As I was watching MADAGASCAR, the new animated flick from Dreamworks, it occurred to me that there just aren’t enough lemurs in films of any kind and that’s a darn shame. Not just because as primates they’re our cousins, distantly, but also because there is something intrinsically and compellingly absurd in their large eyes and the way that they look at us with them as though we’re the ones who took the wrong fork in the evolutionary road.
The thing is that the lemurs in MADAGASCAR don’t show up until about halfway through the 80-minute running time and while they are very good, their king is a limber drama queen given to histrionic poses, odd plans, and only a scant acquaintance with reality, they are still a distant second to the quartet whose misadventures are chronicles therein. Actually, make that a close third. The penguins are the most vivid side-show, re-imagined here as living out a cracked but oddly apt version of Mission Impossible. Get used to this phrase: “The penguins are psychotic.” And that’s emblematic of how the writers have staked out new comedic territory while relying on some tried and true basics.
Things are set in motion when Marty the zebra (Chris Rock) turns 10, which prompts an evaluation of how his life turned out there in the Central Park Zoo. It’s a cushy gig and he’s a born showman, but he’s begun to ponder things like whether he’s white with black stripes or black with white stripes. It’s a line of thought that can’t help but lead to a certain discontent. And possible headaches. Add to that an idea planted in his head by the penguins during one of their attempts to tunnel to Antarctica: the wild. Sure, Marty has it confused with Connecticut, but a dream’s a dream and when he makes a break for Grand Central Station, there’s no turning back. Even if he isn’t so sure that he wants to go anymore. Unfortunately, he’s dragged his pals Alex the lion (Ben Stiller), Gloria the hippo (Jada Pinkett Smith) and Melman the hypochondriacal giraffe (David Schwimmer) along for the very bumpy ride. They end up, of course, on the eponymous island, which they mistake at first for San Diego. The lemurs set them straight, but not before Alex runs seriously afoul of some spiderwebs and Melman tussles with foliage and loses.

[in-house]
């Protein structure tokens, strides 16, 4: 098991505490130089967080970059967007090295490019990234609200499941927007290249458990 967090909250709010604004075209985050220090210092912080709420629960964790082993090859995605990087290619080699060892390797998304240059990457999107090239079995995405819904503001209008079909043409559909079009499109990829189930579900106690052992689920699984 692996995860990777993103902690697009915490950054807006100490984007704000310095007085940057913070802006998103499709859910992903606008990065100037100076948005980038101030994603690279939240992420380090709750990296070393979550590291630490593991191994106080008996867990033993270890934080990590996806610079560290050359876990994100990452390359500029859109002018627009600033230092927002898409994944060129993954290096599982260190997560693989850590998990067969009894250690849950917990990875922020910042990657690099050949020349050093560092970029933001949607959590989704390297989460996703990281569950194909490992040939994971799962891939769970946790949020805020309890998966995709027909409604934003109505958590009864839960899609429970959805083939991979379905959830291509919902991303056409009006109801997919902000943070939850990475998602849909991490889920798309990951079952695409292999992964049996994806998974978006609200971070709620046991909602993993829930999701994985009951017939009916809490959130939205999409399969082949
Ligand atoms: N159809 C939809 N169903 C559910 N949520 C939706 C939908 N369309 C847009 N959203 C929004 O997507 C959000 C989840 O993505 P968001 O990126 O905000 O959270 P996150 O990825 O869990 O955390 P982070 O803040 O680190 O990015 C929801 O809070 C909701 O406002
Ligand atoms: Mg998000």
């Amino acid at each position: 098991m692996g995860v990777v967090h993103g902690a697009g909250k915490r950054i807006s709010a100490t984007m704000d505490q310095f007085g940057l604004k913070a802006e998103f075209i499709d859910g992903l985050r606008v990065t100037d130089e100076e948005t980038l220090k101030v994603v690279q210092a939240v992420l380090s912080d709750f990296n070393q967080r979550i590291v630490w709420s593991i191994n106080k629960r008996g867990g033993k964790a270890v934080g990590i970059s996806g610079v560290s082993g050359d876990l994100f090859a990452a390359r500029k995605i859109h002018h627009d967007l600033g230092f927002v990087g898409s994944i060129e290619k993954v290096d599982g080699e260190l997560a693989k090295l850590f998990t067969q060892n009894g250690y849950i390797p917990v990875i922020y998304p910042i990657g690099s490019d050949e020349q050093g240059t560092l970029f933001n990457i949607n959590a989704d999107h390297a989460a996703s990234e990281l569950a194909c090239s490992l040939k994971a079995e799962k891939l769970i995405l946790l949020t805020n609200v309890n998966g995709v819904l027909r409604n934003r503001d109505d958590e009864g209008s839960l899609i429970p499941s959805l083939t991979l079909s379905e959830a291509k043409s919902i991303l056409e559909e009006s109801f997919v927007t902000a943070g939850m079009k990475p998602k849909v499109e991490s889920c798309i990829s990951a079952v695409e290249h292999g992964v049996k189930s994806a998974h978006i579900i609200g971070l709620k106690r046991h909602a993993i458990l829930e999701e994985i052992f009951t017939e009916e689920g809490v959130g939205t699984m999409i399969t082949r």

The writing is sharp. A stroll through the jungle that turns into a lesson on the food chain is harsh, yet hilarious, as the gang, and we, see object lesson after object lesson about how nature is tough but fair and it’s only slightly more vicious than the ferocious old lady Alex encounters on the mean streets of New York. The jokes, visual and verbal, come thick and fast with a giddy undercurrent of pop culture references that are all the more funny for being shameless.
The animation is as 3-D as a 2-D format can manage and life-like without being slavishly photographic. Ocean swells and Alex’s fluffy mane, which goes from impeccably groom to jungle frizzed, are rendered with astonishing detail and an artistic flair. The animators take full advantage of the weird flora on the island that look like something out of the Star Trek franchise, but actually exist. Ditto the fauna, which includes more than the lemurs, though none can hold a candle to them.
Improbably enough, though, this is as much a finely realized character study, albeit one sprung from the Commedia dell’Arte, as a simple comedy. Marty’s yearning is palpable, if unfocused. As the civilization loving Alex, Stiller is going for a lighter version of his character Zoolander, the self-absorbed king of New York whose likeness adorns all of the gift shop’s best selling items. Melman is the role Schwimmer was born to play, with a voice as droopy as Melman’s neck, and an emotional register that veers between wonderment and terror. They may not have a clue between them, but they’ve got heart, and a script that almost never lets sentiment get in the way of the fun. Gloria, whose nimbleness belies her considerable girth, is the brains of the operation, and she has an attitude that might very well be the result of being the smartest of the bunch.
MADAGASCAR is fresh, inventive and a wonder to behold. The only problem may be that with all the laughing, you might miss some of the best lines. Yet another reason to see it more than once.